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• Thou, who didst once the desolate defend,
Partook the plunder, and engrossed the shame,' &c. p. 105. One very common consequence of this very common fault, is false antithesis. The second and sixth lines afford striking examples ; Granville Sharp was as much the friend of the captive as of the freeman ; and we are not aware of any sense in which it can be said, that Britain "engrossed the shame of the slave trade, while she only partook of the plunder. So, in another place, we have,
• By hatred cherish'd, and by avarice nurs'd." Another consequence is, the peculiar indistinctness for which this poem is remarkable. We do not ascribe the whole of this indistinctness to the negligent construction of the sentences, nor to a want of strength in the substance and precision in the shape of the ideas; it is owing in some degree, as we have already intimated, to the language in which they are arranged being provided first, and (if we may so express it) not being made to fit. The expletive lines, also, are great interruptions to the clear perception of the author's ineaning : they are a sort of additional medium, and remind us of the effect of double windows.
So little room is left for displaying the merits of this poem, that we shall say no more of its faults; but immediately proceed to abstract a few passages, which are highly creditable to the author's talents. In the following lines she alludes, as Mr. Montgomery had done, to the destruction of the Charibs and the purchase of negroes to supply their place,
On the same sod, where (Rapine's helpless prey,)
Whose place he takes, whose heritage of woes. p. 111. The escape of a negro, who had been taken prisoner in battle by a hostile tribe, is related with considerable spirit and skill in a passage, which, long as it is, we think ourselves bound in justice to the author to transcribe.
rief-he bears the galling chain,
him not-he still resists despair.
soul revolves the bold design,
Lifts to the humble roof his closing eyes,
His former home, the guardian of his tomb. pp. 115-117. The narrative of Mansong, and his mother Nealie, is rather too much expanded, but is far from being destitute of merit. It is possible we should have found more cause for ad. miration in this poem, if we had found less difficulty in understanding it: and yet we persuade ourselves, that the following passage, notwithstanding its few faults, is the best that could be selected to close our quotations. Even in this, however, we should meet with a mystery altogether inexplicable and confounding, if denied the liberty of conjectural emendation, and forbidden to read, in the second line, enfolded and enclosed. This, as well as some other obscurities and blemishes, should be charged, perhaps, upon the printer, notwithstanding the general correctness and elegance of the typography.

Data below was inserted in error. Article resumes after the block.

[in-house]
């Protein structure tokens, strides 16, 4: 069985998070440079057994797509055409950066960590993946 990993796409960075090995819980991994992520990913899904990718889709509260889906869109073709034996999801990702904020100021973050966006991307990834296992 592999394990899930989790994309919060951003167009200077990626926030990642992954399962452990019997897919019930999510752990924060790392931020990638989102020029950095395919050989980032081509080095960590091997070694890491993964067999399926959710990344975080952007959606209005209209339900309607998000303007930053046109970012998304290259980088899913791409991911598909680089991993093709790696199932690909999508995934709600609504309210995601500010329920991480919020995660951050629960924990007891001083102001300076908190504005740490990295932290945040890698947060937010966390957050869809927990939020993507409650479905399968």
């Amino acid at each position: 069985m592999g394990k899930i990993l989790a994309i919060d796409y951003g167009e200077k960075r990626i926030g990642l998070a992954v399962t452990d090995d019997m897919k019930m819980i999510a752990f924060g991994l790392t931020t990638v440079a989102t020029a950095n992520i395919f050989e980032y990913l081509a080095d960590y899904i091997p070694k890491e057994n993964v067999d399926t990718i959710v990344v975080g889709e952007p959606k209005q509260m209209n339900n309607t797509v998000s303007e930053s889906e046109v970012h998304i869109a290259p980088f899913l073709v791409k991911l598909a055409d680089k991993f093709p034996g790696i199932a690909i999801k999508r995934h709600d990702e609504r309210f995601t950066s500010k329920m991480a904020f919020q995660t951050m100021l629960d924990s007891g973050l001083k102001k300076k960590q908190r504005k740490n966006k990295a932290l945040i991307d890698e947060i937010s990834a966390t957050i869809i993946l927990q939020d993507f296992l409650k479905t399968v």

• Each nation in its shell has once repos'd,
with anxious eye
Through nature's wide inhospitable deep.' p. 132, 133. The use of this publication, we hope, will not be confined to the transient gratification of a literary taste, or a passion for
gorgeous embellishments ; nor to the elevation of two poets a little higher in the public esteem, and the inscription of a new name in a respectable situation on the catalogue of female authors. The solemn truths, here invested with so many ornaments, may captivate the heart of some fastidious reader, who would have turned away in disgust from coarser and less attractive instructions. And if no other immediate effect is produced, there is yet an advantage in recalling the public attention to the History of the Slave Trade ; a History, which Aings confusion into the faces of those who would deify our fallen nature, which awakens the most generous feelings, and cherishes the purest sensibility, invigorates the love of freedom, inspires reverence for active and persevering philanthropy, points out the public benefactor as the worthiest object of imitation, and pays homage to Christianity as the great agent of human happiness. Art. XI. A Description of the Feroe Islands ; containing an Account of
their Situation, Climate and Productions ; together with [an Account of] the Manners and Customs of the Inhabitants, their Trade, &c. By the Rev. G. Landt. Illustrated with a Map and other Engravings. Translated from the Danish. 8vo. pp. 426. Price 12s. bds. Long